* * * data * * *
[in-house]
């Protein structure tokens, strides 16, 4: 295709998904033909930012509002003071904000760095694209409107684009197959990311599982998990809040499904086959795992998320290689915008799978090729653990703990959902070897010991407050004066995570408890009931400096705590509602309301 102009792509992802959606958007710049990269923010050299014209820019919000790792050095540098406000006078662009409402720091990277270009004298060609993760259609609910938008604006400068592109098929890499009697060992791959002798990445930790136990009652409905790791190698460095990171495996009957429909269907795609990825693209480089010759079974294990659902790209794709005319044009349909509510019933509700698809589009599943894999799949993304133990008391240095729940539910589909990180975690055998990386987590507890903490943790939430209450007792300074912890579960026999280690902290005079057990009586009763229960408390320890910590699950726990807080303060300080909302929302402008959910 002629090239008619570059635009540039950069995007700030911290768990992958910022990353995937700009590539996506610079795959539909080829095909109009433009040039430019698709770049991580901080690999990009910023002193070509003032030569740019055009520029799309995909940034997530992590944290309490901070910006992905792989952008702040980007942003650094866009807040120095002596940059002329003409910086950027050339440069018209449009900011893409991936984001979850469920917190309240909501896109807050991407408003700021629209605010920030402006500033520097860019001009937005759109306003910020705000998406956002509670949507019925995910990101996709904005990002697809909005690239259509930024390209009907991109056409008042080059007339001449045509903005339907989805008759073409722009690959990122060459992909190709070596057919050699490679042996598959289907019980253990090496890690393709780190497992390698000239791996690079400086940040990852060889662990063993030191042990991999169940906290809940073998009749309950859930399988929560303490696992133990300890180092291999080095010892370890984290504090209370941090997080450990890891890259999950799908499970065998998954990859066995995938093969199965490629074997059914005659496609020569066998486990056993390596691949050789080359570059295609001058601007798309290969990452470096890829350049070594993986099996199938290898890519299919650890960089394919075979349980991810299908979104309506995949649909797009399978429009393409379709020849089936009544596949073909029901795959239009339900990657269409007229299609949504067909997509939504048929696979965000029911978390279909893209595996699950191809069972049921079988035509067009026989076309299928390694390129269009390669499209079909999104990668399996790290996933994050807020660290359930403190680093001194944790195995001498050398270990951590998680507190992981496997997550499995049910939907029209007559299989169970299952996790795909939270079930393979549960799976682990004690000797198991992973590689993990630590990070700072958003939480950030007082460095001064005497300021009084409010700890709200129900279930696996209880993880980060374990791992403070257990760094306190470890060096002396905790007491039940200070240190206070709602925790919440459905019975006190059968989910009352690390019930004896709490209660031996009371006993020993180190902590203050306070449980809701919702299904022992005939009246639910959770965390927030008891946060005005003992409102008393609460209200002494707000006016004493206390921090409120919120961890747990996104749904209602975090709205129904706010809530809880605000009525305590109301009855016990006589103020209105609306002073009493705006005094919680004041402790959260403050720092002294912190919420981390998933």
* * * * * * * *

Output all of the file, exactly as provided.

[in-house]
């Protein structure tokens, strides 16, 4: 295709998904033909930012509002003071904000760095694209409107684009197959990311599982998990809040499904086959795992998320290689915008799978090729653990703990959902070897010991407050004066995570408890009931400096705590509602309301 102009792509992802959606958007710049990269923010050299014209820019919000790792050095540098406000006078662009409402720091990277270009004298060609993760259609609910938008604006400068592109098929890499009697060992791959002798990445930790136990009652409905790791190698460095990171495996009957429909269907795609990825693209480089010759079974294990659902790209794709005319044009349909509510019933509700698809589009599943894999799949993304133990008391240095729940539910589909990180975690055998990386987590507890903490943790939430209450007792300074912890579960026999280690902290005079057990009586009763229960408390320890910590699950726990807080303060300080909302929302402008959910 002629090239008619570059635009540039950069995007700030911290768990992958910022990353995937700009590539996506610079795959539909080829095909109009433009040039430019698709770049991580901080690999990009910023002193070509003032030569740019055009520029799309995909940034997530992590944290309490901070910006992905792989952008702040980007942003650094866009807040120095002596940059002329003409910086950027050339440069018209449009900011893409991936984001979850469920917190309240909501896109807050991407408003700021629209605010920030402006500033520097860019001009937005759109306003910020705000998406956002509670949507019925995910990101996709904005990002697809909005690239259509930024390209009907991109056409008042080059007339001449045509903005339907989805008759073409722009690959990122060459992909190709070596057919050699490679042996598959289907019980253990090496890690393709780190497992390698000239791996690079400086940040990852060889662990063993030191042990991999169940906290809940073998009749309950859930399988929560303490696992133990300890180092291999080095010892370890984290504090209370941090997080450990890891890259999950799908499970065998998954990859066995995938093969199965490629074997059914005659496609020569066998486990056993390596691949050789080359570059295609001058601007798309290969990452470096890829350049070594993986099996199938290898890519299919650890960089394919075979349980991810299908979104309506995949649909797009399978429009393409379709020849089936009544596949073909029901795959239009339900990657269409007229299609949504067909997509939504048929696979965000029911978390279909893209595996699950191809069972049921079988035509067009026989076309299928390694390129269009390669499209079909999104990668399996790290996933994050807020660290359930403190680093001194944790195995001498050398270990951590998680507190992981496997997550499995049910939907029209007559299989169970299952996790795909939270079930393979549960799976682990004690000797198991992973590689993990630590990070700072958003939480950030007082460095001064005497300021009084409010700890709200129900279930696996209880993880980060374990791992403070257990760094306190470890060096002396905790007491039940200070240190206070709602925790919440459905019975006190059968989910009352690390019930004896709490209660031996009371006993020993180190902590203050306070449980809701919702299904022992005939009246639910959770965390927030008891946060005005003992409102008393609460209200002494707000006016004493206390921090409120919120961890747990996104749904209602975090709205129904706010809530809880605000009525305590109301009855016990006589103020209105609306002073009493705006005094919680004041402790959260403050720092002294912190919420981390998933």